The Boston Bruins acquired Marcus Johansson from the New Jersey Devils in exchange for a second-round pick (2019) and a fourth-round pick (2020).
— Boston Bruins (@NHLBruins) February 25, 2019
Bruins fans were fearing the worst as the trade deadline inched closer and closer. Players the team were originally tied to – like Mark Stone, Wayne Simmonds, and Kevin Hayes – were slowly picked up by opponents. It seemed as though general manager Don Sweeney was sitting on his hands, refusing to make a move. However, it now looks as though Sweeney was only refusing to overpay and outbid his rivals.
Johansson a Conservative Move
The addition of Johansson is a small let down for those who expected a big name to come to Boston. A big splash was avoided, but likely for good reasons. Sweeney’s trade targets all reportedly had multiple suitors – especially Stone, who was said to have four serious teams looking to acquire him.
The Bruins weren’t looking to give up anything too substantial. Maybe some prospects and picks were on the table, but it was clear that no current starter was going to be sent packing. Sweeney, who moved a first-round pick for Rick Nash last season, was likely reluctant to give up another first-rounder again. With Johansson’s contract expiring after this season, he could well be another rental – one Boston didn’t need to overpay for.
Coupling this acquisition with the Charlie Coyle trade made last week, the Bruins have snagged both players for Ryan Donato a second, fourth, and conditional fifth-round pick. Though losing Donato is the biggest loss, the picks are easy to part with. Sweeney didn’t have to give up too much in these two exchanges, yet they boost Boston’s chances of a Stanley Cup bid.
Johansson Bolsters Bruins
It is expected that Johansson will be in a top-nine role, likely finding a home alongside David Krejci and Jake DeBrusk on the second line. This would send Peter Cehlarik and Danton Heinen down to the bottom-six upon David Pastrnak’s return. Pastrnak won’t be playing for at least two weeks, however, so the lines will likely be juggled quite a bit for the time being. This means Johansson could find himself anywhere on the top-three lines which would be a good test run for the new Bruin.
Johansson has notched 12 goals and 15 assists in 48 games this season. With 68 games being the maximum he could appear in (the Bruins have 20 games left on their regular season schedule), their new addition is on pace for 38 points. While these aren’t stats that blow you away, they indicate that Johansson will be able to contribute a respectable amount to the Bruins’ playoff push.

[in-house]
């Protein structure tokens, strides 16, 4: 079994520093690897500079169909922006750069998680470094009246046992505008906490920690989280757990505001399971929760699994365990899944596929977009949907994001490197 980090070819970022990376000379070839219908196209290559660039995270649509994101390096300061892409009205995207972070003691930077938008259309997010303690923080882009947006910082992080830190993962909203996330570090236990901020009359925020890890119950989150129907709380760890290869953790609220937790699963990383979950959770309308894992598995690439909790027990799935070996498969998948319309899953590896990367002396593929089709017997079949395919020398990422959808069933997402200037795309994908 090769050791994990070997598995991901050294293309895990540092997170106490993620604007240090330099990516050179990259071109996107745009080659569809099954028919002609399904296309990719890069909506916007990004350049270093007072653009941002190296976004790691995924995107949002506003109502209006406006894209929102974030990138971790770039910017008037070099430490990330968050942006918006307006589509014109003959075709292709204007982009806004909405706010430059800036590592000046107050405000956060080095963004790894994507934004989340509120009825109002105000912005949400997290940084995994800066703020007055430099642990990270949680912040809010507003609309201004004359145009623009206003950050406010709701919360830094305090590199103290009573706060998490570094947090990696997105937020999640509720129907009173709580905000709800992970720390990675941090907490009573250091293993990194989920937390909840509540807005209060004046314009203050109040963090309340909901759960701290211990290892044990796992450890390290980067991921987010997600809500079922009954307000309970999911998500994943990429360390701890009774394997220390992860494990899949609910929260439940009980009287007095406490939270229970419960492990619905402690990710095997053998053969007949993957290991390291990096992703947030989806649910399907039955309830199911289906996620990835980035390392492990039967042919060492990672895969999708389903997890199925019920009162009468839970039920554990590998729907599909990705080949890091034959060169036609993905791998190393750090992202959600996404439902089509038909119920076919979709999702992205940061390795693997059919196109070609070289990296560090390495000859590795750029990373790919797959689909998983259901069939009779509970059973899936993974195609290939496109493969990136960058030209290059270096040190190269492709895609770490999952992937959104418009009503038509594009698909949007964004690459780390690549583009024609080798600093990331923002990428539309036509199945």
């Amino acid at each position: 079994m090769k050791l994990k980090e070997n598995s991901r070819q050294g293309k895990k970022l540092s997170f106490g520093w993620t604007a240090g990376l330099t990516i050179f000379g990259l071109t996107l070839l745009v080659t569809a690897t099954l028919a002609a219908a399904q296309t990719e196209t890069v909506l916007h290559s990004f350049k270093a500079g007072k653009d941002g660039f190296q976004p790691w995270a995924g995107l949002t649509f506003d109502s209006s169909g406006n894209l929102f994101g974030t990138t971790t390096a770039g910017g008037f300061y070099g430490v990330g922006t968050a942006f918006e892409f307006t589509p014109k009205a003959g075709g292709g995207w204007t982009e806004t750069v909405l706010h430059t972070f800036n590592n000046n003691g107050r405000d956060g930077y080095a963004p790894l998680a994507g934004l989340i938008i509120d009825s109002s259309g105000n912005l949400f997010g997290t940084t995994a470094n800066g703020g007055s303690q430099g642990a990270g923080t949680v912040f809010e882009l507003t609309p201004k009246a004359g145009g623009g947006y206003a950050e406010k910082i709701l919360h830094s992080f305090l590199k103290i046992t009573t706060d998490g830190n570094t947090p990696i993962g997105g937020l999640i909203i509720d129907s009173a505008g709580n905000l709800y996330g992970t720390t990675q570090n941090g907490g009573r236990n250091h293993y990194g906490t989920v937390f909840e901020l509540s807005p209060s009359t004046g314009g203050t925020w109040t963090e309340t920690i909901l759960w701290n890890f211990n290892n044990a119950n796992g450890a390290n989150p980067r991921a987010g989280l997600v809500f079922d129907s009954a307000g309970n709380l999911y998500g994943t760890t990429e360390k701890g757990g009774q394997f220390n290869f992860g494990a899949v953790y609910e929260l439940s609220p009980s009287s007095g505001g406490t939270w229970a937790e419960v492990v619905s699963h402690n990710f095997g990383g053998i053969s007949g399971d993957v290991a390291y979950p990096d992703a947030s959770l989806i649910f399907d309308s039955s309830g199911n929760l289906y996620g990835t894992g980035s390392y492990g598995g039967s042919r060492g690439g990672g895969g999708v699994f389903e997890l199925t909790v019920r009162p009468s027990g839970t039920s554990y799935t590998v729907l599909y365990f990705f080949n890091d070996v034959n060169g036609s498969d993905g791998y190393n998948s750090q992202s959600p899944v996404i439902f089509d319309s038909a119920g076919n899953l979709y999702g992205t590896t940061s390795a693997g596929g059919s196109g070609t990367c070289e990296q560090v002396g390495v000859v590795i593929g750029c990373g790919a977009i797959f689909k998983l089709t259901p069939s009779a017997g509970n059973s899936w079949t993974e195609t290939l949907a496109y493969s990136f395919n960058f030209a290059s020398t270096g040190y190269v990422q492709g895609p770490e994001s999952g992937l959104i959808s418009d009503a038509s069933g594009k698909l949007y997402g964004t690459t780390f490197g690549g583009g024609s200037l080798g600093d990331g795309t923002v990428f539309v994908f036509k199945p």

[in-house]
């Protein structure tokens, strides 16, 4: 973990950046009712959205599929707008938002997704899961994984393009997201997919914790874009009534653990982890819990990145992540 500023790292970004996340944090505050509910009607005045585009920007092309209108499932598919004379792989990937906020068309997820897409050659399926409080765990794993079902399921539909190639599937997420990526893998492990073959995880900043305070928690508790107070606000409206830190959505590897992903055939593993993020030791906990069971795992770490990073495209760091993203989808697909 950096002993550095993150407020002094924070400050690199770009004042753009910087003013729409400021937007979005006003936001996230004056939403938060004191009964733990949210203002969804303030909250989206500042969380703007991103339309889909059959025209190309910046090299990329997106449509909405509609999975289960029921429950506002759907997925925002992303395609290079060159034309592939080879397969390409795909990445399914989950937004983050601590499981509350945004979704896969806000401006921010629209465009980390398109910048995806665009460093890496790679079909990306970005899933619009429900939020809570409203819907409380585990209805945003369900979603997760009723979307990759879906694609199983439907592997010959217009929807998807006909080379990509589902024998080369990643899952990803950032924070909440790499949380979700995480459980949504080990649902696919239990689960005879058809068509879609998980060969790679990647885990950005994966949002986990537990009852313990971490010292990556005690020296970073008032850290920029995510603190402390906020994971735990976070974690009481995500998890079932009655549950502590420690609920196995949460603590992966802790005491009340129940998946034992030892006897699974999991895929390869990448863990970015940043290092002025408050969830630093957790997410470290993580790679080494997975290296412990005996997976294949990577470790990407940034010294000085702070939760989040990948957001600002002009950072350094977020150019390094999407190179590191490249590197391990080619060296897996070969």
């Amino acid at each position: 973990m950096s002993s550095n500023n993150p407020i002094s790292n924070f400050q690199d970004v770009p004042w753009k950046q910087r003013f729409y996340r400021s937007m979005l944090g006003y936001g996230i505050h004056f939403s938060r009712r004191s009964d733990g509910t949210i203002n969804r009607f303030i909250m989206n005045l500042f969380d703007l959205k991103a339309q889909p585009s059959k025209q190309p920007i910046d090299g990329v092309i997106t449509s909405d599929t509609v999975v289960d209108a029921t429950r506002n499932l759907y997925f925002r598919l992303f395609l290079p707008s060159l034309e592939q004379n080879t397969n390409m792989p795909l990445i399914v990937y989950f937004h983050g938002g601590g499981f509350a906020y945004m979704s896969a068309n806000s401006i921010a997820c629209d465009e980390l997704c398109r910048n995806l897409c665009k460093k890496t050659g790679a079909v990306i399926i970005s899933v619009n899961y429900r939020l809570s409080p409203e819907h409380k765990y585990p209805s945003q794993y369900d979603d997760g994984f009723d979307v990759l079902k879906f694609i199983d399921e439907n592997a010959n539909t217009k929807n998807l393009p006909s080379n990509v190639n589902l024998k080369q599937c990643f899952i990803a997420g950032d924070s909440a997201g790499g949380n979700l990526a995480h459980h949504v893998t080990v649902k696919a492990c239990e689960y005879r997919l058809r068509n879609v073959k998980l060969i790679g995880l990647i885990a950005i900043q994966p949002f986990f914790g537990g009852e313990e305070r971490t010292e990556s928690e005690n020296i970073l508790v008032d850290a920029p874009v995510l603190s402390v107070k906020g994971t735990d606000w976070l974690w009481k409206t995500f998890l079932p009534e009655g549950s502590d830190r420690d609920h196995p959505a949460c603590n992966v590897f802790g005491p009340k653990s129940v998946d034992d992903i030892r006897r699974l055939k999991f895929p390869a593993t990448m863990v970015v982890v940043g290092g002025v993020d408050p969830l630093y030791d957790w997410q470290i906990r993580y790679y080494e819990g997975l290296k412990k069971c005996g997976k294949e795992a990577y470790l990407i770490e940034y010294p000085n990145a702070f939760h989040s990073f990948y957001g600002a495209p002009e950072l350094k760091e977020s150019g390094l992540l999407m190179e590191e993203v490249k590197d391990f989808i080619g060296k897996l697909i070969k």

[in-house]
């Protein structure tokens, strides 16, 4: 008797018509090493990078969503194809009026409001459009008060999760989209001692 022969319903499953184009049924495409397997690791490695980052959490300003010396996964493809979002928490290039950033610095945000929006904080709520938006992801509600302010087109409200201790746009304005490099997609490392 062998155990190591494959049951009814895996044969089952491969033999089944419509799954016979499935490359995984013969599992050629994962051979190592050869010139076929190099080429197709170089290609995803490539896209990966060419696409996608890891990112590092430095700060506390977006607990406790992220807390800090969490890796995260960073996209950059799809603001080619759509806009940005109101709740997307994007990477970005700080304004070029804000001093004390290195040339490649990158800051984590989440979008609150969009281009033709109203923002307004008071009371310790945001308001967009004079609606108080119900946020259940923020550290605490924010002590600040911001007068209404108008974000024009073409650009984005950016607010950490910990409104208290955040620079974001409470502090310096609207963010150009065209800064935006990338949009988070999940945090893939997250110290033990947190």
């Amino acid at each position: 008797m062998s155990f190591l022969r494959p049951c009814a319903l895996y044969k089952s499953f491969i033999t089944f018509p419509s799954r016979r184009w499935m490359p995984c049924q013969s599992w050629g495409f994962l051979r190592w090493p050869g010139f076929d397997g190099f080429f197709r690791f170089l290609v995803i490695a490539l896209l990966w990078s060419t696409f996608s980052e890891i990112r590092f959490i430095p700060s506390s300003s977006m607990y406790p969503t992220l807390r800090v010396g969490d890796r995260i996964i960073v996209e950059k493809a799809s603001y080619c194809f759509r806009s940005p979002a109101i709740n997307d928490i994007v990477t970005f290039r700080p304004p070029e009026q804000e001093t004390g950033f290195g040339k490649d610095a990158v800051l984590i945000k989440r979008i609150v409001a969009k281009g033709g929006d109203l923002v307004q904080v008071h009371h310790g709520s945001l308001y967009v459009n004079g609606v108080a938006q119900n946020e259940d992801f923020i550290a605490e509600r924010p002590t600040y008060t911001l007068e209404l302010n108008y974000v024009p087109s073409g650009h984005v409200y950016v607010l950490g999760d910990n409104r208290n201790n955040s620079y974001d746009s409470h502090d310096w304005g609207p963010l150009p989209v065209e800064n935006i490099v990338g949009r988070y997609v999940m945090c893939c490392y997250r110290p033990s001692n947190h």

The 28-year-old was drafted by the Washington Capitals in the first round in 2009. From the 2013-14 season to the 2016-17 season, he was a consistent starter. He was a 20-goal scorer in two of those four campaigns, racked up 44 or more points per season, and averaged 16:55 in ice time during that span.
He was knocked out of the 2017-18 campaign by a long-time Bruin: Brad Marchand. Marchand threw a nasty elbow at Johansson last season, resulting in a five-game suspension for No. 63. The victim received a concussion and he wasn’t happy about it. He had only appeared in 29 games, registering five goals and nine assists during that time.
When he’s healthy, Johansson is a consistent 40-point producer: he nabbed 24 goals and 34 assists in 82 games during the 2016-17 season, his best to date. This season, though not spectacular, has been a good one. If he had been able to appear in a full 82-game schedule, he would be on pace for 46 points – a feat he has achieved twice in his career. There’s also the Krejci factor: playing alongside such a skilled playmaker can only boost his stats and level of play.
At the end of the day, the Bruins didn’t make a big splash. However, Johansson is still a solid addition. When you consider the fact that they also brought in Coyle, they have successfully improved their team as they look to lock down a playoff spot before making a run at a championship. The Bruins may not have reeled in a big fish, but two small fish can be just as filling.
I cover the Boston Bruins and NCAA Hockey here at The Hockey Writers. Born and raised 10 miles north of Boston, I developed a love for the game of ice hockey at a very young age. There’s really nothing better than this sport, though steak is a close second.